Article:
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Scientific Classification
Kingdom: Animalia
Phylum: Chordata
Superorder: Synapsida
Order: Therapsida
Suborder: Sauropsida
Genus: Avipes
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The Avipes was an organism that existed in the mid Triassic period. Very little is known about this creature as the fossil evidence establishing its existence is inconclusive to offer any specific details about its size, habits and habitat or nature.
It fossils attributed to the Avipes are believed to be those of an animal belonging to clade Archosauria. Archosaurs are the common ancestors of the present day birds and crocodilians. Some of the species belonging to this clade may have been dinosaurs; or at least relatives of the dinosaurs.
Some paleontologists believe that the Avipes may have been a dinosaur belonging to sub order Theropoda. The fossils ascribed to the Avipes do bear some semblance to Theropods, but it cannot be proven unequivocally that the fossils were indeed those of a Theropod.
The Avipes may have been present on the planet some 245 to 225 million years ago, about the same time most Archosaurs and Theropods existed but this figure is plain speculation.

The word ‘Avi’ stands for ‘birds’ in Latin. The suffix ‘pes’ is derived from the Latin word ‘poda’ which translates to ‘feet’. Thus Avipes roughly translates to ‘bird foot’. The suffix ‘-saurus’, which means ‘lizard’ is eschewed from the name of this species as there is no evidence suggesting that the Avipes resembled a lizard. Its physical structure could possibly have differed slightly from dinosaurs and other related species.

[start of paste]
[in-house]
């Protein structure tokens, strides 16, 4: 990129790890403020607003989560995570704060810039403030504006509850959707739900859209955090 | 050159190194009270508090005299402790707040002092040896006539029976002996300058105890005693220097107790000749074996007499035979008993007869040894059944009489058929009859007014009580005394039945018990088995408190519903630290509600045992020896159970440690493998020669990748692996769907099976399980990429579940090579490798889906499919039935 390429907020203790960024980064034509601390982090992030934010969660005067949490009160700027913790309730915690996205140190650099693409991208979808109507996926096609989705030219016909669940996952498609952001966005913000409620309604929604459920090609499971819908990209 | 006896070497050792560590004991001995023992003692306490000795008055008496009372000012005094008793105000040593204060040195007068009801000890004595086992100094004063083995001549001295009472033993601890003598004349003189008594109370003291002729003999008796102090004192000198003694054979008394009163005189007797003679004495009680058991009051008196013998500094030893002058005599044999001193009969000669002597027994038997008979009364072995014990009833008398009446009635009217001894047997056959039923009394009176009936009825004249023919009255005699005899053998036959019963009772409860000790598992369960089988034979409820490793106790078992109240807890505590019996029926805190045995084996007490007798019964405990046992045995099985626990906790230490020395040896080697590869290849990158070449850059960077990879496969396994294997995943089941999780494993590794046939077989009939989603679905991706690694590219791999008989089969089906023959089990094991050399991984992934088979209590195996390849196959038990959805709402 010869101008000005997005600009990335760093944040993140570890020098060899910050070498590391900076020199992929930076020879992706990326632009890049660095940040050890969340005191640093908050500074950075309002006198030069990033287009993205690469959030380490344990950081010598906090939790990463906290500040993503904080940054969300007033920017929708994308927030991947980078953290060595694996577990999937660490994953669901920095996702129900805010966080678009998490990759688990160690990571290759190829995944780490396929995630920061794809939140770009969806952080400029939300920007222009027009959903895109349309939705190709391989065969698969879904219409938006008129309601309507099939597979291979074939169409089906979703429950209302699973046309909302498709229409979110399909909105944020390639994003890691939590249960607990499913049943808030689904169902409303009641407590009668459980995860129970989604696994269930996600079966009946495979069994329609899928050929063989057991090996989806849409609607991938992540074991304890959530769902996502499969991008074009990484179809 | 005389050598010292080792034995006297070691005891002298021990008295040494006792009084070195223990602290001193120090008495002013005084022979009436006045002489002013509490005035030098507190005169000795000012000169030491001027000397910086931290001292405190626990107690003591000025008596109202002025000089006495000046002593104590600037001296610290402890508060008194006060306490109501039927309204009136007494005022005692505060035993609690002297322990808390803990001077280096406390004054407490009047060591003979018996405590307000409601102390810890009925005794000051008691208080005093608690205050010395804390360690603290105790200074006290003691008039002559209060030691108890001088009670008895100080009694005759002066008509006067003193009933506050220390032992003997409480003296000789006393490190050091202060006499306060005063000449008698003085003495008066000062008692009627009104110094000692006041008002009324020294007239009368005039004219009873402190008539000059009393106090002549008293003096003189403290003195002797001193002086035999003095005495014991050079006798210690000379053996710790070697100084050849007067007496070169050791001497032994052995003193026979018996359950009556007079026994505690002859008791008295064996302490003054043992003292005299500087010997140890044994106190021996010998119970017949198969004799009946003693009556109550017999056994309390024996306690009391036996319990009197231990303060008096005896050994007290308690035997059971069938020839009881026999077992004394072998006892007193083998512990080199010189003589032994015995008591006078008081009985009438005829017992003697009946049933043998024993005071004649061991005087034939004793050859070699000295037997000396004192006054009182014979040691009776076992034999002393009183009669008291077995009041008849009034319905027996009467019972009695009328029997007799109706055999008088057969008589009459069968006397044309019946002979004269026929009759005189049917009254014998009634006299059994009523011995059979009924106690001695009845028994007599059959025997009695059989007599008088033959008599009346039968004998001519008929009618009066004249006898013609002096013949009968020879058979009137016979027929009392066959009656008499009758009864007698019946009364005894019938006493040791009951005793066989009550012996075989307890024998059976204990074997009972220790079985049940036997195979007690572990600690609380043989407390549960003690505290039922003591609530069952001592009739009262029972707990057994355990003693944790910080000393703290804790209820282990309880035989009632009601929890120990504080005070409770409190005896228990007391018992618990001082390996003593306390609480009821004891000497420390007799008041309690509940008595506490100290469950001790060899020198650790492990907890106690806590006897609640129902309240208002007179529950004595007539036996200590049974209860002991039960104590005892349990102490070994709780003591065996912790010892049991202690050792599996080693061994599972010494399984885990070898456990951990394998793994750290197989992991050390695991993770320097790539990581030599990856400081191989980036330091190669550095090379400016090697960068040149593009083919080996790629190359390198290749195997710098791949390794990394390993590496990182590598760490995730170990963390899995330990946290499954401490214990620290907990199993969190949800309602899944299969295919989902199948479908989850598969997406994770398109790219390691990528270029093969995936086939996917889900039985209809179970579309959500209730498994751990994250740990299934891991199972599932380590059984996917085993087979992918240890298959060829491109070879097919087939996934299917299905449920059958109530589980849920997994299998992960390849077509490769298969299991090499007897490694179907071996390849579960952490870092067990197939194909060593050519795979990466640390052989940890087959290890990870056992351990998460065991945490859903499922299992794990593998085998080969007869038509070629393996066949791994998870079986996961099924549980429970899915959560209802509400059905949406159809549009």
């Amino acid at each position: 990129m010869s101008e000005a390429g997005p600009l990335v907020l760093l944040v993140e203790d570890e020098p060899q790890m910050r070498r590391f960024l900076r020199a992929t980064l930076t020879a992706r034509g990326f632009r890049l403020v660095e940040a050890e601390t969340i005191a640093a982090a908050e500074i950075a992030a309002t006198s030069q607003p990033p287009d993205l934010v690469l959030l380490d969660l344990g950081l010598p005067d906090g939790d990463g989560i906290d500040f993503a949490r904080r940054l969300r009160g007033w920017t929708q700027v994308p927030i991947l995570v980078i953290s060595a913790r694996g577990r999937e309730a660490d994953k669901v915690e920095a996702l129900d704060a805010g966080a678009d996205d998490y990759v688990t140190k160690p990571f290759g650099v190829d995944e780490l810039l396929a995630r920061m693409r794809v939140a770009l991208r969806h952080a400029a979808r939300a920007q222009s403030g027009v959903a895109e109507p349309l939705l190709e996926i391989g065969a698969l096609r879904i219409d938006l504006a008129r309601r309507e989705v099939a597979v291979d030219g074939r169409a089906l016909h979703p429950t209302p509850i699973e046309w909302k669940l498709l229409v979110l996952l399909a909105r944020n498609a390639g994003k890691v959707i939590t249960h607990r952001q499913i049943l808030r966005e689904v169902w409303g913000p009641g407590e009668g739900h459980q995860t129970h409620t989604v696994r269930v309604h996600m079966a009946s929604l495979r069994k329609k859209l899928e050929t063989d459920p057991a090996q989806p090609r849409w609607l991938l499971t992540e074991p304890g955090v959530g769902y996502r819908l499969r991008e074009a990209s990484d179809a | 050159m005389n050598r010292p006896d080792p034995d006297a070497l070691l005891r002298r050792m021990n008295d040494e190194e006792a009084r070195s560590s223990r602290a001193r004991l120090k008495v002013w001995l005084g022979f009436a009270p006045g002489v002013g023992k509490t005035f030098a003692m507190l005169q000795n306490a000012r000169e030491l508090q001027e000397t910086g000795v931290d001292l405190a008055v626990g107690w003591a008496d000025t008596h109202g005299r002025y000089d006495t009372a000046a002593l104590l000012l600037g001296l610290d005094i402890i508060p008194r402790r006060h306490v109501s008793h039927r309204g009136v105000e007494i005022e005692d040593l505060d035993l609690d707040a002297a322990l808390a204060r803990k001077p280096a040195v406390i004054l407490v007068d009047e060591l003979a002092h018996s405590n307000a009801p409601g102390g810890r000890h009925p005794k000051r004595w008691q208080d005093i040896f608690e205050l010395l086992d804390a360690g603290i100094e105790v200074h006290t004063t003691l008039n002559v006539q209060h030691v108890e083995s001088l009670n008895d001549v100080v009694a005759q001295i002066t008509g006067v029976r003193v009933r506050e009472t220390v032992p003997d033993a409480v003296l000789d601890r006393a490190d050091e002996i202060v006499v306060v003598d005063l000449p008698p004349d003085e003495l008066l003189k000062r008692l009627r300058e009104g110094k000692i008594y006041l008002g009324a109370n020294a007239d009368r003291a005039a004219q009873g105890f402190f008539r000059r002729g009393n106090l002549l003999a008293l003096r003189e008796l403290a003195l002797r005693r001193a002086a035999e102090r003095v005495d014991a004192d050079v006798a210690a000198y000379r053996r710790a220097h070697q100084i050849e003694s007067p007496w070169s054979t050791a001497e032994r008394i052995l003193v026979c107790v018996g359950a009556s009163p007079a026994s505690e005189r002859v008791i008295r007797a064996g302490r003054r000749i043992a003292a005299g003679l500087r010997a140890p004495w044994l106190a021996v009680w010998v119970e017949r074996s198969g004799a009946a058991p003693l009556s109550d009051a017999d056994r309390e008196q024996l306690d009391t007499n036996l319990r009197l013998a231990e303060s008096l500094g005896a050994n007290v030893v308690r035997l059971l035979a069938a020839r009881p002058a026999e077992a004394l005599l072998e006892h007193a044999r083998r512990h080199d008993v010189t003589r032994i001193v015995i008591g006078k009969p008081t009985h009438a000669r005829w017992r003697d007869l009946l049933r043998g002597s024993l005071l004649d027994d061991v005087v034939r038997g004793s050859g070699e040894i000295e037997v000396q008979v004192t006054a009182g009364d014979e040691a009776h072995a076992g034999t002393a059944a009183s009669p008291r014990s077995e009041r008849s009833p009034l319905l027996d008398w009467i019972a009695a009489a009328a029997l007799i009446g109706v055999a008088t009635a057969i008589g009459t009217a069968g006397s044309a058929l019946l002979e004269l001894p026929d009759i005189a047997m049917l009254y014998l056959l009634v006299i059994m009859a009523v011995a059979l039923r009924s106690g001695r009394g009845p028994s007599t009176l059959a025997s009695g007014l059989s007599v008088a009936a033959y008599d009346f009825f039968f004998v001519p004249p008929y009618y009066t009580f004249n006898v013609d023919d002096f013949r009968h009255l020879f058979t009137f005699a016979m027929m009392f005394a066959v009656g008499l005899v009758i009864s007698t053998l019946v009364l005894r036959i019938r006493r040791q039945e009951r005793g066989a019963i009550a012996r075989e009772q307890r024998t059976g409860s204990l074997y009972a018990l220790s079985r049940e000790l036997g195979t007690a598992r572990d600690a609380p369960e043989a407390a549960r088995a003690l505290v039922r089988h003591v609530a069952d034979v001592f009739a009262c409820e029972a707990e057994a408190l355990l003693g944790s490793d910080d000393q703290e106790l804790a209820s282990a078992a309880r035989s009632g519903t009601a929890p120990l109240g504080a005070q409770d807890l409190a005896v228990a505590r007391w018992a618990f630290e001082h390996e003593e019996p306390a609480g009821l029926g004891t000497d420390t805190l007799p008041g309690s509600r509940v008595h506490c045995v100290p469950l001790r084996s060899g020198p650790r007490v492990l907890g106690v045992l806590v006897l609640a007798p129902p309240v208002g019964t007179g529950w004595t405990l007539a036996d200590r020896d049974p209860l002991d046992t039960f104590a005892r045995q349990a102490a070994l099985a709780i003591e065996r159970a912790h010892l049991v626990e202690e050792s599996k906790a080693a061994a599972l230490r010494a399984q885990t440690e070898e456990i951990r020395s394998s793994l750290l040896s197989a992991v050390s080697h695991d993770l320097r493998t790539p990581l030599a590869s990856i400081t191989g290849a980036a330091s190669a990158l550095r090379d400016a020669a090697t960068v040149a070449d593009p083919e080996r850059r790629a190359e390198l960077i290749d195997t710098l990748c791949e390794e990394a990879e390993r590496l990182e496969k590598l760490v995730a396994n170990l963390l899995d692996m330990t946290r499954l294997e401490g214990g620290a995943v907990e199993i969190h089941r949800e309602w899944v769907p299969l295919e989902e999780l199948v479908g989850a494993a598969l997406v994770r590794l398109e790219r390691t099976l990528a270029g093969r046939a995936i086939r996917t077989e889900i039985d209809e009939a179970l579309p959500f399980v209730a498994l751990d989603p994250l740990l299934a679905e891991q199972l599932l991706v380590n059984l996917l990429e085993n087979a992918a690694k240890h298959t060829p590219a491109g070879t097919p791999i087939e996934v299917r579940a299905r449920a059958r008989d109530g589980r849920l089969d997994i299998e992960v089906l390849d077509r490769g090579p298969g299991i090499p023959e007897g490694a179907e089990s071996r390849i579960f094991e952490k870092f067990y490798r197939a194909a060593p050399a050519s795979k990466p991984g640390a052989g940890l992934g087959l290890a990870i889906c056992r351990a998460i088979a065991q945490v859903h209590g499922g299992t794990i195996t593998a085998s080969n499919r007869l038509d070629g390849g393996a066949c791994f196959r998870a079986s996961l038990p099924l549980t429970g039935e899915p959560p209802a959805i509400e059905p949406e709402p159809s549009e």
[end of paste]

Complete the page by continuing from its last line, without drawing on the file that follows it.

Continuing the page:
Excavation of fossils

The remains of the Avipes were discovered at Bedheim in Sudthuringen, Germany. They were found in sedimentary rocks similar to sandstone. The location of the fossils was in the bottom layer (Lettenkohlensandstein) of the German geological formation called the Erfurt Formation.

Types of bones found in the fossilized remains
Only a few bones of the foot were uncovered in the Erfurt Formation. These included the metatarsal bones. Metatarsal are modified long bones which have a marrow cavity in the center.
Recent investigators have determined that it is not possible to classify these bones into specific genera without more fossils being discovered to compare with.

Erfurt Formation
The Erfurt Formation is a natural rock formation present in Keuper group of Germany. It was named after the town of Erfurt-Melchendorf where it was distinguished by scientist Franz Xaver Hofmann.
The formation is comprised chiefly of sandstone consisting of dolomite, clay stone, evaporites etc. The depth of this structure is about 65 to 80 meters, although this thickness is not uniform all throughout. The stones in the formation are arranged in the form layers.
The color of the structure is predominantly grey and white, but occasional red layers may also be seen. Its lower border is called Lettenkohlensandstein in the north of Germany and Grenz-bones-beds in the southern regions of Germany.
Many prehistoric flora and fauna have been discovered in the Erfurt formation. Along with the Avipes, the remains of the Nanogomphodon, Plagiosuchus, Mastodonsaurus and many more were also unearthed there.

The Avipes is currently classified under clade Archosauria.